Wouldn’t they miss the taste of home even when they like Korean food so much?  I asked where they go when they miss American food.  McPherson mentioned a hole in the wall that’s now closed, in front of the American army base in Samgakji**.  “They had $2 burgers and $12 steaks of FDA quality.  It was a really famous place among foreigners although it wasn’t advertised.  Gray counts Suji’s in Itaewon for American brunch, Chef Meili in Itaewon for Austrian food, Gina & Franco nearby the Seoul National University Station for Italian food.  Flinn enjoys American burgers and mussels at Public in Hyoja-dong.  Flinn says, “I don’t expect the same American taste in Korea.  But there is a place that produces 100% the same taste anywhere in the world – McDonalds.  I don’t go near it in the States but I eat [there] once in a while in Korea.”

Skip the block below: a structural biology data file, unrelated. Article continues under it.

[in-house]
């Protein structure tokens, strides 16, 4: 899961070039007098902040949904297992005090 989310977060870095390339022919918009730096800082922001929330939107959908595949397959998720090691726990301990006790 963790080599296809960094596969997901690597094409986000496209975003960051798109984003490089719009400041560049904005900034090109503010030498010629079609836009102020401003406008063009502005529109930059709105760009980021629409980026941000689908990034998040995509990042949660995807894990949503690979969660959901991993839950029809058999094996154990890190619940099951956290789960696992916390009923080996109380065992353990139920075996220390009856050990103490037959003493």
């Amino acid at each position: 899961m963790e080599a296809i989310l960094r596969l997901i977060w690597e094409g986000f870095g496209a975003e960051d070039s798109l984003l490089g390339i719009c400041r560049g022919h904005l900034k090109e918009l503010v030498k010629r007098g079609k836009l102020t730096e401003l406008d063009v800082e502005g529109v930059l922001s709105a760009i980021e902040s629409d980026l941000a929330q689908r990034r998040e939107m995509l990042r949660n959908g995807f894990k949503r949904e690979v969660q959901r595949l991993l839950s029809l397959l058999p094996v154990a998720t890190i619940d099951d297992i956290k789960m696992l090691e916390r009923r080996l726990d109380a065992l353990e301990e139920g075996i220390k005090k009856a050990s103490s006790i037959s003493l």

Original article written by Shim Hye Gi

Translated for ZenKimchi Food Journal by Shin Kim (www.shinshine.com)

**They’re talking about the USO Canteen